With only a few hours before the parade of stars down The Red Carpet begins, I'm whipping off a few, very brief comments about the movies nominated for Best Picture. Enjoy, engage, disagree if you like...
This movie was not as controversial as I thought it would be based on various Facebook posts. Some of the criticism revolved around the difference in how Kyle was portrayed in the movie, as opposed to the book, but I can’t speak to that having not read the book. Simply as a film, if we can believe anything in a film, it did make real the massive amount of stress that some servicemen and women encounter on a daily basis in war. It also illuminated the difficult adjustments a couple must go through, both together and individually, during deployment and upon the veterans return. What the film did not show, which I thought was almost a travesty, is the difficult healing process that must take place. The story fell really flat and inauthentic when his on-screen therapy consisted of one session and a tour of the VA. The film portrayed a man affected only by the stress of protecting himself and his fellow soldiers and not at all by his 160 “confirmed kills.” And that stress was apparently forever alleviated once he began to help his fellow veterans. If the film had portrayed a man who, though he loved his country, still had at least a few qualms about killing men, women and children, or about war in general or that war specifically, I think his critics might have been more sympathetic. But unfortunately a stereotype of the “Guns, God & Country cowboy, with little ability to question, be self-reflective, or see another point of view, was also confirmed.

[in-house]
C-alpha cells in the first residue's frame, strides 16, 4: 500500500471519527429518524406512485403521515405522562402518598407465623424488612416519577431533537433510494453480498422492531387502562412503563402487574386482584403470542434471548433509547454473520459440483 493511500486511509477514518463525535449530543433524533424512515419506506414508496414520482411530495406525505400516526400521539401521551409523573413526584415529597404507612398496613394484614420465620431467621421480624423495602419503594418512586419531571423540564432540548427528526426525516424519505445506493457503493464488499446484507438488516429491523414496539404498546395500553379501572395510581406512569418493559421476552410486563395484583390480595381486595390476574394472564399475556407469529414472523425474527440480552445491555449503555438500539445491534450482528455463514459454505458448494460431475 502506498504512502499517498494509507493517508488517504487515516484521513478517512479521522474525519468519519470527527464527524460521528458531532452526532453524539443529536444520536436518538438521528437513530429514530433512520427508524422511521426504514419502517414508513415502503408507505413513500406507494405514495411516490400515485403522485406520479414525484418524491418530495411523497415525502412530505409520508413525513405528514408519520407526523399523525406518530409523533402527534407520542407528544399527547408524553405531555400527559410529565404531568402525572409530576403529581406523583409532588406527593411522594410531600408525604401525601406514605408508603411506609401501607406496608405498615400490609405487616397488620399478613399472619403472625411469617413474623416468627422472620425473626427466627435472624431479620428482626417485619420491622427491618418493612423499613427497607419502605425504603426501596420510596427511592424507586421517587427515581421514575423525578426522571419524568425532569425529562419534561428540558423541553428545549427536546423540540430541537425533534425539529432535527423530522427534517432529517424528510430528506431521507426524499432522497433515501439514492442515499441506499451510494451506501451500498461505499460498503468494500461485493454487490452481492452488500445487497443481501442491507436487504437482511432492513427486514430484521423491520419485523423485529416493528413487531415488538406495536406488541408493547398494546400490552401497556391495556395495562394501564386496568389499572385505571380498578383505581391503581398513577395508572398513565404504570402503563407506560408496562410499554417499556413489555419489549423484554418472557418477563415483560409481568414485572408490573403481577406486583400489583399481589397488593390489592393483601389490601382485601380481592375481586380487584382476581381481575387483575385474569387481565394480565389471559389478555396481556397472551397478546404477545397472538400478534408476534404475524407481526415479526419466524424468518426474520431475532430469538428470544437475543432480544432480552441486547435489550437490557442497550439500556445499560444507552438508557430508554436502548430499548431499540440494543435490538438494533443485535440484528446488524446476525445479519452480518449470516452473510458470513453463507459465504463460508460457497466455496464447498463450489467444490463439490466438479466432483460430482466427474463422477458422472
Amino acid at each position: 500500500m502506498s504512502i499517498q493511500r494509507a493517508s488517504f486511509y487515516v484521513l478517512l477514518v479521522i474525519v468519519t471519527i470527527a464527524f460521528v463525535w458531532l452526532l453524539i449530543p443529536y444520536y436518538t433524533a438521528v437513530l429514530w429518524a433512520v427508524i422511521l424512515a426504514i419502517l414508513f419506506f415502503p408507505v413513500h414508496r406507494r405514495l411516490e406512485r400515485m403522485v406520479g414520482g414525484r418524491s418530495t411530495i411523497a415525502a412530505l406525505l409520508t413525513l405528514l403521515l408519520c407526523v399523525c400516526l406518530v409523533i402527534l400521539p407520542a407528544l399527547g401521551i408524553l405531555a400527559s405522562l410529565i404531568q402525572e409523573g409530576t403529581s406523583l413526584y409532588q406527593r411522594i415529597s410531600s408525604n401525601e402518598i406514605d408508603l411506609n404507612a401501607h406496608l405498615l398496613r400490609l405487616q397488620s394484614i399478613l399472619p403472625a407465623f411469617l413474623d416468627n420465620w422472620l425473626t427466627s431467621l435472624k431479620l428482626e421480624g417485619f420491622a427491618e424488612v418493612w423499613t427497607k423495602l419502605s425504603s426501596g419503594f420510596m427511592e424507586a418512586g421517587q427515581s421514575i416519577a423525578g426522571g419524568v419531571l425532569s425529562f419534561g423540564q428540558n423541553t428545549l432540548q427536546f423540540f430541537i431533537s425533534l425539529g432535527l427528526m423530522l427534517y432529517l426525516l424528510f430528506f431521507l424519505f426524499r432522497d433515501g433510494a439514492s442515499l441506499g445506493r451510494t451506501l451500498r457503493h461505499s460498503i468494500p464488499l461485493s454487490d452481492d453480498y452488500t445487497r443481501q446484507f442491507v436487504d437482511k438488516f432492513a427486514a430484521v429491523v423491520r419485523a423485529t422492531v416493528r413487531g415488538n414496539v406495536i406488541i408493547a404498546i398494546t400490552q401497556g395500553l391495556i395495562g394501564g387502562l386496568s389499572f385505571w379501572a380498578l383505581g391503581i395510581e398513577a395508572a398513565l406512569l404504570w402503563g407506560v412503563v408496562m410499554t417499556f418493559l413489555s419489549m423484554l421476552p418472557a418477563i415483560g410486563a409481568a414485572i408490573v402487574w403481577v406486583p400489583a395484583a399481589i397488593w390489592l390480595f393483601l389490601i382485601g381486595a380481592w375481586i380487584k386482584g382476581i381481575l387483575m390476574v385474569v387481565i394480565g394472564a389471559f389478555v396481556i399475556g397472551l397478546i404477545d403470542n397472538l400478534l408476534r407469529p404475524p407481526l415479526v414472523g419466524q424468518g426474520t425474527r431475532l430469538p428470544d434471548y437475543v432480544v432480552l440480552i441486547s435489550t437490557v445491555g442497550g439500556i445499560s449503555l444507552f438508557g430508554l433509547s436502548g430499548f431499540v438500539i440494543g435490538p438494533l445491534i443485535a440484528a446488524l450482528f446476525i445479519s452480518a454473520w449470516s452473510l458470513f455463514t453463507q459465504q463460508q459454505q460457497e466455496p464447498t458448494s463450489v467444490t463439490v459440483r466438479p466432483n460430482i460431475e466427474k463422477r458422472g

I love Birdman as a film and commentary on our pop culture and give it my Best Picture nod. I hated listening to the soundtrack but it was perfect for the film...driven and chaotic. Michael Keaton’s performance was brilliant (Best Actor worth IMO) as a super-hero has-been trying to finally do something artfully significant. It had a play-within-a-play feel to it; portraying all the drama, ego and insecurities associated with the theater. For me, it also asked the questions; Who are we as individuals in this high-tech, attention-seeking world? What should make a person famous or infamous? Why is society so fickle, demanding and unforgiving? These cultural complexities centered around Keaton’s character; he possesses huge insecurities around how his play would be perceived, his daughter questions his relevance because he doesn’t possess a Twitter account, he questions whether his past fame as a super hero was worth it in light of what he had to sacrifice. Birdman was the whole package for me...great performances, great soundtrack, great story, great tension, great cinematography and great messages contained within.
The scope of Boyhood is something we don’t see in movie-making these days; a two-hour film shot over the course of 12 years...no actors playing the “young version” of the boy or make-up to age the adults. It had to have been a risk...not knowing if the actors would commit for that long, if they would be available, or even alive for that long...so that aspect was intriguing. But as unique as the approach was, the storyline itself was rather ordinary, as films go. I did think it would be a great film to watch and discuss with your own children, as it did portray many of the struggles families endure and how those struggles ultimately affect everyone involved.